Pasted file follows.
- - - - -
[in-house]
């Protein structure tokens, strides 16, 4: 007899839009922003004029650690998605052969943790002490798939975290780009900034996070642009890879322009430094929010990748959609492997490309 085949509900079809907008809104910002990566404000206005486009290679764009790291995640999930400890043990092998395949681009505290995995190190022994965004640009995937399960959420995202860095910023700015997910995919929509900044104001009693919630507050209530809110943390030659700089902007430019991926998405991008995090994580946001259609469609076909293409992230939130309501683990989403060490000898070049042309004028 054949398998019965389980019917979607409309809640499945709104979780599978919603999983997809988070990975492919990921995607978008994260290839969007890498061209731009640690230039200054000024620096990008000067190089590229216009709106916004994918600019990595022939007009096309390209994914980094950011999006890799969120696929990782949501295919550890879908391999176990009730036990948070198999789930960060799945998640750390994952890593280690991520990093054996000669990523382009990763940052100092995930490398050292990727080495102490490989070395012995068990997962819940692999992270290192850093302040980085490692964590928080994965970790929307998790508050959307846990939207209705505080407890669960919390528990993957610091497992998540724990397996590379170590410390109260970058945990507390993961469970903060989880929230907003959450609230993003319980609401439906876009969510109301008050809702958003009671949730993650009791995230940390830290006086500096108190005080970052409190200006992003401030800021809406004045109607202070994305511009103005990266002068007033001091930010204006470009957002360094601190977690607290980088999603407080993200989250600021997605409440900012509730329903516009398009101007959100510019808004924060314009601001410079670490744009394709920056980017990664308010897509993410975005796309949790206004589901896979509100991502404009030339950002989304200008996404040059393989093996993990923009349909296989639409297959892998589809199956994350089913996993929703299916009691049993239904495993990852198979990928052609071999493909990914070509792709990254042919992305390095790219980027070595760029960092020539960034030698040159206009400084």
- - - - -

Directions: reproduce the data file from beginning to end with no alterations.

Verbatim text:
[in-house]
């Protein structure tokens, strides 16, 4: 007899839009922003004029650690998605052969943790002490798939975290780009900034996070642009890879322009430094929010990748959609492997490309 085949509900079809907008809104910002990566404000206005486009290679764009790291995640999930400890043990092998395949681009505290995995190190022994965004640009995937399960959420995202860095910023700015997910995919929509900044104001009693919630507050209530809110943390030659700089902007430019991926998405991008995090994580946001259609469609076909293409992230939130309501683990989403060490000898070049042309004028 054949398998019965389980019917979607409309809640499945709104979780599978919603999983997809988070990975492919990921995607978008994260290839969007890498061209731009640690230039200054000024620096990008000067190089590229216009709106916004994918600019990595022939007009096309390209994914980094950011999006890799969120696929990782949501295919550890879908391999176990009730036990948070198999789930960060799945998640750390994952890593280690991520990093054996000669990523382009990763940052100092995930490398050292990727080495102490490989070395012995068990997962819940692999992270290192850093302040980085490692964590928080994965970790929307998790508050959307846990939207209705505080407890669960919390528990993957610091497992998540724990397996590379170590410390109260970058945990507390993961469970903060989880929230907003959450609230993003319980609401439906876009969510109301008050809702958003009671949730993650009791995230940390830290006086500096108190005080970052409190200006992003401030800021809406004045109607202070994305511009103005990266002068007033001091930010204006470009957002360094601190977690607290980088999603407080993200989250600021997605409440900012509730329903516009398009101007959100510019808004924060314009601001410079670490744009394709920056980017990664308010897509993410975005796309949790206004589901896979509100991502404009030339950002989304200008996404040059393989093996993990923009349909296989639409297959892998589809199956994350089913996993929703299916009691049993239904495993990852198979990928052609071999493909990914070509792709990254042919992305390095790219980027070595760029960092020539960034030698040159206009400084």